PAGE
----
A new report issued Monday found that Los Angeles County parents with two children pay nearly half their wages for child care, and that licensed early care and education centers are only able to serve one in seven working parents.
“There is an extreme gap between the number of working families with infants and toddlers and the capacity of licensed early care and education providers to care for those children,” said Michele Sartell, child care planning coordinator for the County of Los Angeles Office for the Advancement of Early Care and Education. “Our intention with this report is twofold: identify the magnitude of the problems parents face in accessing quality preschool and child care, and identify workable solutions for policy makers at the local, state and federal level to address these repeated gaps in our early care and education system.”
The report, which is conducted every five years, was produced by the Los Angeles County Child Care Planning Committee, the Los Angeles County Office for the Advancement of Early Care and Education and First 5 LA.
Income eligibility requirements for subsidized child care are frozen at 2007-08 state median income levels, the reported noted. The authors recommended an update to the guidelines to reflect the current state median income.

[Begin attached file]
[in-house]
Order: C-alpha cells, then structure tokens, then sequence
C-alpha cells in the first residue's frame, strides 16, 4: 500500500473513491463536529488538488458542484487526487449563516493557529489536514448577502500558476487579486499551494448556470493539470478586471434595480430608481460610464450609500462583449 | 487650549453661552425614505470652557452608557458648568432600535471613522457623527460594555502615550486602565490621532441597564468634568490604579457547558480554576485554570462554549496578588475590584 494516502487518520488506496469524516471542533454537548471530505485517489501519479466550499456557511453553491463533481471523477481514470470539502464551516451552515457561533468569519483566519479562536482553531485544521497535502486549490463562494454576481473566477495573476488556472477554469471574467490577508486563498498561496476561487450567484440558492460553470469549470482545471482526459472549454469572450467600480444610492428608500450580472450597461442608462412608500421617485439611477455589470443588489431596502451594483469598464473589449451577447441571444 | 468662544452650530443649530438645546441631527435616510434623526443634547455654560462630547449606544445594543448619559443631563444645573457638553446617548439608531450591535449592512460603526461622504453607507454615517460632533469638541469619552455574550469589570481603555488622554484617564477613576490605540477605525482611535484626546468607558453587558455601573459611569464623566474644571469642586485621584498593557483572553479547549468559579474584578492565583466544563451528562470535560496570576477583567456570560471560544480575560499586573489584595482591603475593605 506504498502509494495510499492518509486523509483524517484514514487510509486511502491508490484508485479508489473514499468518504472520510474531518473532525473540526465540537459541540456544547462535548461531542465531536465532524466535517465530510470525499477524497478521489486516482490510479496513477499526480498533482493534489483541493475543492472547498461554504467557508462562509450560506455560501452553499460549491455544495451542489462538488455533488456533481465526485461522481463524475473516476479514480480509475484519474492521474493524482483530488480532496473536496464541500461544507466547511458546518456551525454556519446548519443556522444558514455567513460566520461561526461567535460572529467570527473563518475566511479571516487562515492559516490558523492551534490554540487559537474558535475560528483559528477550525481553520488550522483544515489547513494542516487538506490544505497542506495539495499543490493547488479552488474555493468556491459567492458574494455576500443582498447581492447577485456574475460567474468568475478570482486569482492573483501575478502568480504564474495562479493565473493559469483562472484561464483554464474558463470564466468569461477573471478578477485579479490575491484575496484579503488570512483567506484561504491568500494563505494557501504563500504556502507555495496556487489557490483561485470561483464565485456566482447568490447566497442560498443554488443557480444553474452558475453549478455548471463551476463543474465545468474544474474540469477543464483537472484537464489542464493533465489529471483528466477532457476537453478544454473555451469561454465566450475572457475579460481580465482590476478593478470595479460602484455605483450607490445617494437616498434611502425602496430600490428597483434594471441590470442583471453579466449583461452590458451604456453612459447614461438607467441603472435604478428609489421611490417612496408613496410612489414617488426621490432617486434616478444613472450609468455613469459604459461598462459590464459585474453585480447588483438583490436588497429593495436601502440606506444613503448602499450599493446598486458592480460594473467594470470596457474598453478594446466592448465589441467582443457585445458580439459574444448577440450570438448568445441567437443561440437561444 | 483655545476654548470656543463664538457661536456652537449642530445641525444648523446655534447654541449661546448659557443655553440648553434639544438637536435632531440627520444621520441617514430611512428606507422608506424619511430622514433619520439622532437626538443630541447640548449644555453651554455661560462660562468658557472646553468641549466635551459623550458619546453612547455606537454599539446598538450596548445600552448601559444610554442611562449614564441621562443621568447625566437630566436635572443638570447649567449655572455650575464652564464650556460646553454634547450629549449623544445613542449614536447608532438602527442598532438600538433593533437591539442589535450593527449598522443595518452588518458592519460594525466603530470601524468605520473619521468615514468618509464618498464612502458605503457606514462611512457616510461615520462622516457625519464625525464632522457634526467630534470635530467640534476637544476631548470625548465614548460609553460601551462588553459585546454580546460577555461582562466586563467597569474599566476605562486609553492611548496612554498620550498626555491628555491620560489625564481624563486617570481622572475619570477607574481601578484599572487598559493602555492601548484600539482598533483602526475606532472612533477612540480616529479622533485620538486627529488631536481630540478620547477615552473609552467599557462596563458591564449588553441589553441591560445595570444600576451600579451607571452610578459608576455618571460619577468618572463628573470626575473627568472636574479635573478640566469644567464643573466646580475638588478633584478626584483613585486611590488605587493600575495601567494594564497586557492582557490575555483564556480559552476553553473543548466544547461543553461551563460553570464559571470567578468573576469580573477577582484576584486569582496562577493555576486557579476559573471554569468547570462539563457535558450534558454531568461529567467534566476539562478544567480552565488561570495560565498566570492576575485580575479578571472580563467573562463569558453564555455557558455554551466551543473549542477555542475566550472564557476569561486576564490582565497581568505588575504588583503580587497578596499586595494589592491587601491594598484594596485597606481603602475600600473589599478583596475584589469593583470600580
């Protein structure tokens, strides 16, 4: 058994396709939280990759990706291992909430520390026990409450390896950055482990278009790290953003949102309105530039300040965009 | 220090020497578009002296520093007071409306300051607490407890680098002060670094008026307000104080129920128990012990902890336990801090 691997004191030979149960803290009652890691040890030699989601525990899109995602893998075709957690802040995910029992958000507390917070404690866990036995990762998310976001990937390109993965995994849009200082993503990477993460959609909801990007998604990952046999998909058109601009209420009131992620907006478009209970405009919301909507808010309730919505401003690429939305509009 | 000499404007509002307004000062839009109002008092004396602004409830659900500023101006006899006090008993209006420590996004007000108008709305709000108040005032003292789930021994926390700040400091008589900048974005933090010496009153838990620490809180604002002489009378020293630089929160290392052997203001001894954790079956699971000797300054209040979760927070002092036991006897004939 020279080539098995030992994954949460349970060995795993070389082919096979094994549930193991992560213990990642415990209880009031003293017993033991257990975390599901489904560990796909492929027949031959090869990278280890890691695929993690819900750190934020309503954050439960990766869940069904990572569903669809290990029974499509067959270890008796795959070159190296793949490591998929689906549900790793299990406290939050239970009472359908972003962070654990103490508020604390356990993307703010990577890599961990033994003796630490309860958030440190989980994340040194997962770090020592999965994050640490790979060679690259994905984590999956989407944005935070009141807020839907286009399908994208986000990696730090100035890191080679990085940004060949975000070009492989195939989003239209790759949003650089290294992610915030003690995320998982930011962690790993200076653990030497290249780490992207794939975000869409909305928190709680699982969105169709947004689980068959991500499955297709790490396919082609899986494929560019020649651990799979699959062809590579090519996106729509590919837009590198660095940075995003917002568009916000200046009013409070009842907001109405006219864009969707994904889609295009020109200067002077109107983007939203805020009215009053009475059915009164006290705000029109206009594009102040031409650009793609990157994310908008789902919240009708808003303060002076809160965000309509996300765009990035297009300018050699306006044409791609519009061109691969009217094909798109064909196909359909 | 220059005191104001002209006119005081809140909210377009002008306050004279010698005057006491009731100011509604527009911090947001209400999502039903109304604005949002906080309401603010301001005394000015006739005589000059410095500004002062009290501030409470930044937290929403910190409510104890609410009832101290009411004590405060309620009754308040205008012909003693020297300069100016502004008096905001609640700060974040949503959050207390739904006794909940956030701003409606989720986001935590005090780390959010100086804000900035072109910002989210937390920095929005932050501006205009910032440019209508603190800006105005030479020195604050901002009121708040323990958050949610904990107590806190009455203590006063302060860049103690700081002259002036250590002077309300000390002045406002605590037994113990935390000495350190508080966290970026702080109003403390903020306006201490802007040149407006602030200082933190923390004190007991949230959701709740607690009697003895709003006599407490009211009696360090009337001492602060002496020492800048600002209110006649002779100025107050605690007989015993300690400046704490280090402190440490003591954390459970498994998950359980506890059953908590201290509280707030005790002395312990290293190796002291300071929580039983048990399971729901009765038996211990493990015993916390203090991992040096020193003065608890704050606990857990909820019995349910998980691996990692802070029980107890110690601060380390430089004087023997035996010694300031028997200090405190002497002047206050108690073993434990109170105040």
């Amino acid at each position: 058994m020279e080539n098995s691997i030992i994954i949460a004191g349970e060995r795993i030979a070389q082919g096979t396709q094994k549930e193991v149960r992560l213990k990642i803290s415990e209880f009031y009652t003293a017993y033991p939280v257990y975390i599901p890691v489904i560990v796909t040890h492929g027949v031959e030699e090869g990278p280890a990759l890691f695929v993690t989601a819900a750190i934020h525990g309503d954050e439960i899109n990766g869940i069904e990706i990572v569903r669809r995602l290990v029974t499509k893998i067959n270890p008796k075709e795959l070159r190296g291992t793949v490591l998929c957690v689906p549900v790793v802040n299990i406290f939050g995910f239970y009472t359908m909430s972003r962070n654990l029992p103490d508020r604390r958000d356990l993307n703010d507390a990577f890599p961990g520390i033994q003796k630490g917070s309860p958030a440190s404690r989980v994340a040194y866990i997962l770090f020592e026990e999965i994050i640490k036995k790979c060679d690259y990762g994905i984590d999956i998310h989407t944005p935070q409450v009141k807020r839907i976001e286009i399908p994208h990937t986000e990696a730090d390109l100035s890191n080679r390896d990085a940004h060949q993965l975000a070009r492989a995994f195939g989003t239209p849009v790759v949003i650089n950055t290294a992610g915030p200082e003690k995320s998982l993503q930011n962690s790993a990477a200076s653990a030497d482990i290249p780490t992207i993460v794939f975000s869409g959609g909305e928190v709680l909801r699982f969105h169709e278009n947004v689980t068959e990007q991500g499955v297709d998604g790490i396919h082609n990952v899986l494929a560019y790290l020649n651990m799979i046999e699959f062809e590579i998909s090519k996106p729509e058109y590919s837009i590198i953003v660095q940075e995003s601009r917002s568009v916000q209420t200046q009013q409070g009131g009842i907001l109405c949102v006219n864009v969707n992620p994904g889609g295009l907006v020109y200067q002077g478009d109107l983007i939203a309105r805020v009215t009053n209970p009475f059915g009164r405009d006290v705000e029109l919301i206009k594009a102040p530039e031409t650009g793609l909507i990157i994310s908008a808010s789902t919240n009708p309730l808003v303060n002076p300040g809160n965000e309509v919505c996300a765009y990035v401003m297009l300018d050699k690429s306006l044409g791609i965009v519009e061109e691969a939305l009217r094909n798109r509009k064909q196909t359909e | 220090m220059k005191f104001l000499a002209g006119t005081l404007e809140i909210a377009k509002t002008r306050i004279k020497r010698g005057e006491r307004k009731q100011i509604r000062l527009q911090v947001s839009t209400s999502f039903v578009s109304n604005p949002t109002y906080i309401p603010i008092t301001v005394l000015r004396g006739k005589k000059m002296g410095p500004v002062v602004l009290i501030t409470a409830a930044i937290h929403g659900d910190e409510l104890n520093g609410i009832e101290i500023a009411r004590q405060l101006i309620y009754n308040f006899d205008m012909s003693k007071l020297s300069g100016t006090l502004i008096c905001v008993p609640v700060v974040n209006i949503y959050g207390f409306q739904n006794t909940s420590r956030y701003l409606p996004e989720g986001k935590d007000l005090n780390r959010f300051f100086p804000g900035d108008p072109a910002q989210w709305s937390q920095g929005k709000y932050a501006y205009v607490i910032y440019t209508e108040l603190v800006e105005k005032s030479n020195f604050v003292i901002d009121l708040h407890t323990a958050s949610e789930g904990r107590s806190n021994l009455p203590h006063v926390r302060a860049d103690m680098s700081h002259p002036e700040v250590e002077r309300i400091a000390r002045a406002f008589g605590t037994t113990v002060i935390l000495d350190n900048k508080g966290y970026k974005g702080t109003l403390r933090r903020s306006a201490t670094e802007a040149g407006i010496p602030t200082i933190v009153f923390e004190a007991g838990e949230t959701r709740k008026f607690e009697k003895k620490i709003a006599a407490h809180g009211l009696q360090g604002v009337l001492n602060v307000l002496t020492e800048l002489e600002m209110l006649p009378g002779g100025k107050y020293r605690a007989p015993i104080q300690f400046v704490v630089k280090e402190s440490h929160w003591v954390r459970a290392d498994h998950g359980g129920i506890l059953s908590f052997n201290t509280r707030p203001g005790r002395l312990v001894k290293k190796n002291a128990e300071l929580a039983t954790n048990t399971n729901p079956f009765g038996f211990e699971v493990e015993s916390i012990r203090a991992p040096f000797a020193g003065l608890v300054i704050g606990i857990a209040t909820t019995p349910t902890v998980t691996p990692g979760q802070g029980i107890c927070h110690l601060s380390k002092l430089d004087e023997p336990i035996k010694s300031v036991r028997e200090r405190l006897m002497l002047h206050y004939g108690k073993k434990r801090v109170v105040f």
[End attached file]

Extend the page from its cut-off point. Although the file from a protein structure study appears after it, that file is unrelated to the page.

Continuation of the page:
“Income eligibility for subsidized care is a barrier for many low- income working parents in need of funded care programs and services,” said Debra Colman, vice chair of the Los Angeles County Child Care Planning Committee and senior program officer at First 5 LA.
To increase the number of licensed child care providers, the report recommends an increase in state and federal investments in child care subsidy programs, especially for infants and toddlers.
The report also noted that the pay for the early care and education workforce is less than half of what kindergarten teachers make and is part of the reason there is a shortage of licensed child care providers.
To create incentives for more people to go into the field, the report recommends raising regional market rates and standard reimbursement rates for early care and education providers and advocates for the adoption of a single statewide reimbursement rate for all providers that covers the “true cost of care.”
To encourage more providers to earn associates or bachelors degrees, the report recommends expanding free and low-cost professional development opportunities and pathways to pursue higher education to improve quality.
—City News Service
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